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New book celebrates the life of Jockin Arputham (1946 - 2018)
22/09/2020
It's hard to believe that it's been almost two years since Jockin died, on October 13, 2018.  Hard because for so long, and in so many ways, and in so many places, Jockin played such a big part of our work in the Asia region. So big that many of our ways of looking at things, of conjuring opportunities out of nothing, of understanding "no" to mean "maybe," and of believing in poor people can be traced to this man.  It is as though, as his long-time colleague and friend Sheela Patel put it, "Jockin has not left the room."
 
This book, which has just been finished, brings together stories and tributes from many of the people who worked with Jockin and learned from him over the years and around the world.  It was put together with great tenderness and affection by the far-flung editorial team of Sheela Patel, Joel Bolnick, David Satterthwaite, Indu Agarwal and Holly Ashley.
 
To download a PDF of the book, please go to the "LIBRARY" tab of this ACHR website, and you'll find the book under the "Special Publications" set.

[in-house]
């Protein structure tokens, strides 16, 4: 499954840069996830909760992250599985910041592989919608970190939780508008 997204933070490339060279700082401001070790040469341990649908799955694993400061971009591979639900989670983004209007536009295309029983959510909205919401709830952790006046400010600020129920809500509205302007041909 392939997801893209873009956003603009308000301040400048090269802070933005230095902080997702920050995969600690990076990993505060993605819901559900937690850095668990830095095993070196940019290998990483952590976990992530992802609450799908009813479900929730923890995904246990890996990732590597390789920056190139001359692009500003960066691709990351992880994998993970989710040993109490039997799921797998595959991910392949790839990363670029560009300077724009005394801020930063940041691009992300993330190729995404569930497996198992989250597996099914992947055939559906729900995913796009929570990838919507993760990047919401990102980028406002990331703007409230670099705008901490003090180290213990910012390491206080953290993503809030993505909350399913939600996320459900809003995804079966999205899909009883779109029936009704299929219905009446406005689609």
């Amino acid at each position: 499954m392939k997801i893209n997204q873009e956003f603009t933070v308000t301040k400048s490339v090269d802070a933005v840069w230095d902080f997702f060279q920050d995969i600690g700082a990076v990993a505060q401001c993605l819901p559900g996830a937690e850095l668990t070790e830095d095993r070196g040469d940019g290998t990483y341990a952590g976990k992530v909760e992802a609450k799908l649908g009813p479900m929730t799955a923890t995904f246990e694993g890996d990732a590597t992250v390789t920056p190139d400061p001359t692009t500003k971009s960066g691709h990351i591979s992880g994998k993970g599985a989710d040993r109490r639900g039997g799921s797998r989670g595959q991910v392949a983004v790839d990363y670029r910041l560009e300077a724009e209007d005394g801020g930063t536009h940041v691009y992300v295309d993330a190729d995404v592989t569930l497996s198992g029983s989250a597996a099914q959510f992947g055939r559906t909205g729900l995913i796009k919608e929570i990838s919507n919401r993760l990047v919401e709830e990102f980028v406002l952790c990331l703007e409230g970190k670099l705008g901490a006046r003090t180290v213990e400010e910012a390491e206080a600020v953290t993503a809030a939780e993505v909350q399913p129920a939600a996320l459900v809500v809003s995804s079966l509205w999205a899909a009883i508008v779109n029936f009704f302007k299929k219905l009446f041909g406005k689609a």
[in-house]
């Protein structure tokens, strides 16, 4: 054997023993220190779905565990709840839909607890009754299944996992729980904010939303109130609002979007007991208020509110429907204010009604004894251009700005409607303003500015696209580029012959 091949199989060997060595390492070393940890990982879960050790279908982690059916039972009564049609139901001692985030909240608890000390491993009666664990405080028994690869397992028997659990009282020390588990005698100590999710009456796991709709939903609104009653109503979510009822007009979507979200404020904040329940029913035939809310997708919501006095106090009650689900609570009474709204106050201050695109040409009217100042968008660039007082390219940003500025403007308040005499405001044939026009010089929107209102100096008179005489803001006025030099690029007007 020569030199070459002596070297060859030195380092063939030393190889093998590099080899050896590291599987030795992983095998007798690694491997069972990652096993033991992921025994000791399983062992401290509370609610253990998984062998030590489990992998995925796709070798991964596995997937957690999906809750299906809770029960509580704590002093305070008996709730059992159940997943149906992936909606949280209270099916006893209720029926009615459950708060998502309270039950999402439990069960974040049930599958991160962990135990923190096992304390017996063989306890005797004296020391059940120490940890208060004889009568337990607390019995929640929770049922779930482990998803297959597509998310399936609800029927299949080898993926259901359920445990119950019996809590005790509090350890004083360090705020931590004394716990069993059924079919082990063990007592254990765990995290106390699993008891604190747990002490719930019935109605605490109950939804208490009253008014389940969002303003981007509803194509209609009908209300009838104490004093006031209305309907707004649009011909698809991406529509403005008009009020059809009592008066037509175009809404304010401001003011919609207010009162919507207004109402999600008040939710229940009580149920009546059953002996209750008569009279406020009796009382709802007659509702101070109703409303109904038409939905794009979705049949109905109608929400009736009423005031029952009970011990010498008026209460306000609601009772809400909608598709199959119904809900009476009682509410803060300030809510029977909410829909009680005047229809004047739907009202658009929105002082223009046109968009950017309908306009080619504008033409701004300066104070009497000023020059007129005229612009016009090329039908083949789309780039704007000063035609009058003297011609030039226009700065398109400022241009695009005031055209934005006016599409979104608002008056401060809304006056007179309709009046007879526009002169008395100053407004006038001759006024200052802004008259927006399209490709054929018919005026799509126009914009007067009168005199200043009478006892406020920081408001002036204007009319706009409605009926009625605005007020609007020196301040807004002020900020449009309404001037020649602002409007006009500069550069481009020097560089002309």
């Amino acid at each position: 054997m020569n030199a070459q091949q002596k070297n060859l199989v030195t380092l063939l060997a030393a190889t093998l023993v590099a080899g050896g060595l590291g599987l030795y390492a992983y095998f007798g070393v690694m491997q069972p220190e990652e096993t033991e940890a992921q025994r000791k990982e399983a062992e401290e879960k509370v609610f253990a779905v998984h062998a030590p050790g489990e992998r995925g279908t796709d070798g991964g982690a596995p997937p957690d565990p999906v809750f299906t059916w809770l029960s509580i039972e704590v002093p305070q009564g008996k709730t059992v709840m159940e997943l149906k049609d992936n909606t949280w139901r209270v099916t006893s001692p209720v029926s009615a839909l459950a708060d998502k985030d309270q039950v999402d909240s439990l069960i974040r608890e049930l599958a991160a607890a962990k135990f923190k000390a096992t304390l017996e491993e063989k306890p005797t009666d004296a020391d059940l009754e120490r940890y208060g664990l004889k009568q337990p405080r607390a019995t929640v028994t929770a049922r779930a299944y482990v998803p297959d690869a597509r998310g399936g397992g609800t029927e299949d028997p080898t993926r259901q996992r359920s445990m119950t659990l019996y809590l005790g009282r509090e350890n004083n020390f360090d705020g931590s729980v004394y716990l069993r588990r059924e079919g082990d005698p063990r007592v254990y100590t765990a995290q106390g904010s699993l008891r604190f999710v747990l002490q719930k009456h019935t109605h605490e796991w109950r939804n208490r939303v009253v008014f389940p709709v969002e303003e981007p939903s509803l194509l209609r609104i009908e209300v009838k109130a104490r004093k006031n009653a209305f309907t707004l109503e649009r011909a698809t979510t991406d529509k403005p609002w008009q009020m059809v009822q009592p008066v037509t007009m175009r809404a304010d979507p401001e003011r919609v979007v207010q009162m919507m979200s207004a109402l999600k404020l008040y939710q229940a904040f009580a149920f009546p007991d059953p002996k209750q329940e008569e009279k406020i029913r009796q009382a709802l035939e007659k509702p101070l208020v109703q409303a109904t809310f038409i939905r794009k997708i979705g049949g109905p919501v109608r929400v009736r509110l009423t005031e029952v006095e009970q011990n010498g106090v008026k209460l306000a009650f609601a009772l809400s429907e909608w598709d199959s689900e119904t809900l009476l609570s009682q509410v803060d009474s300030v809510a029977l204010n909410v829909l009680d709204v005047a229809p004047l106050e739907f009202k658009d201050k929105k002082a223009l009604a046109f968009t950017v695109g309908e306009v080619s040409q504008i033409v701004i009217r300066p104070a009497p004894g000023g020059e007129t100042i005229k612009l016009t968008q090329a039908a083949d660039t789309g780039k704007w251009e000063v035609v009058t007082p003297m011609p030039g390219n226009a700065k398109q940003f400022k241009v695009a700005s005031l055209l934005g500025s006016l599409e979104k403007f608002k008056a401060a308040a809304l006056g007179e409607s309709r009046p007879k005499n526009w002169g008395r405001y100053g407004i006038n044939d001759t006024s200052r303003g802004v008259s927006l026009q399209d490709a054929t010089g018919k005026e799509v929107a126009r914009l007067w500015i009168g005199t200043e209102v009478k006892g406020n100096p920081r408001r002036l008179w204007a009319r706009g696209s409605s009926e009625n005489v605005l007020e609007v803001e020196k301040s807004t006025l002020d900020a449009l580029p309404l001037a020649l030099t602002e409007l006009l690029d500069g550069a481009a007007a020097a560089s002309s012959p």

Here's a blurb from the back cover: 
 
Jockin Arputham redefined the role of slum dwellers - first in Mumbai, then in India and then globally. For more than fifty years, he sought to ensure that the residents of slums and informal settlements and their organisations were at the centre of designing and implementing solutions. He founded the first National Slum Dwellers Federation (NSDF) in India and was one of the founders of Slum Dwellers International (SDI).
 
In this book, forty people describe their work with Jockin and reflect on what he taught them. These people range from government ministers, to staff from international agencies, to academics and senior civil servants and to NGOs and many members of the slum dweller federations he helped to found. Their accounts include descriptions of Jockin’s work with federations in many nations.
 
These written pieces fill in many gaps in our knowledge of Jockin and the momentous social and political changes he drove and inspired. Jockin received many awards and accolades, including the Magsaysay Award, the Asian of the Year Award and the Skoll Award. He was also nominated for the Nobel Peace prize, along with SDI. The Government of India honoured him with the Padma Shri Award. But this book also describes the years of Jockin’s work in the 1970s, when he began organizing to fight evictions, and was constantly in jail or on the run.